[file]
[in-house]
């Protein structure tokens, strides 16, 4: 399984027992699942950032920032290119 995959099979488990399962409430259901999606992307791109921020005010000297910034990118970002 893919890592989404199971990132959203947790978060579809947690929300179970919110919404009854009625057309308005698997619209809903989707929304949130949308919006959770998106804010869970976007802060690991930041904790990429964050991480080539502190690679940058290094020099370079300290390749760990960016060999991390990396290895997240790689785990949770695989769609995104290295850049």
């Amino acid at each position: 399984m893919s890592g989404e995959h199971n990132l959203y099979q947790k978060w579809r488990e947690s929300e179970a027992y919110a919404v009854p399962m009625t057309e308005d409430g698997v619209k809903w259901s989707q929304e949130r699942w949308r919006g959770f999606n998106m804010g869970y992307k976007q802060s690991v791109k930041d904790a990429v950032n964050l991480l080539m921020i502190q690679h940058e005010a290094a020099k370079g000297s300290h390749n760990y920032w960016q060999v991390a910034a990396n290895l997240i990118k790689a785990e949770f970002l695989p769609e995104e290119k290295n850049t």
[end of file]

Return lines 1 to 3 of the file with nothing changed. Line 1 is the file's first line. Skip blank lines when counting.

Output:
[in-house]
């Protein structure tokens, strides 16, 4: 399984027992699942950032920032290119 995959099979488990399962409430259901999606992307791109921020005010000297910034990118970002 893919890592989404199971990132959203947790978060579809947690929300179970919110919404009854009625057309308005698997619209809903989707929304949130949308919006959770998106804010869970976007802060690991930041904790990429964050991480080539502190690679940058290094020099370079300290390749760990960016060999991390990396290895997240790689785990949770695989769609995104290295850049």
């Amino acid at each position: 399984m893919s890592g989404e995959h199971n990132l959203y099979q947790k978060w579809r488990e947690s929300e179970a027992y919110a919404v009854p399962m009625t057309e308005d409430g698997v619209k809903w259901s989707q929304e949130r699942w949308r919006g959770f999606n998106m804010g869970y992307k976007q802060s690991v791109k930041d904790a990429v950032n964050l991480l080539m921020i502190q690679h940058e005010a290094a020099k370079g000297s300290h390749n760990y920032w960016q060999v991390a910034a990396n290895l997240i990118k790689a785990e949770f970002l695989p769609e995104e290119k290295n850049t």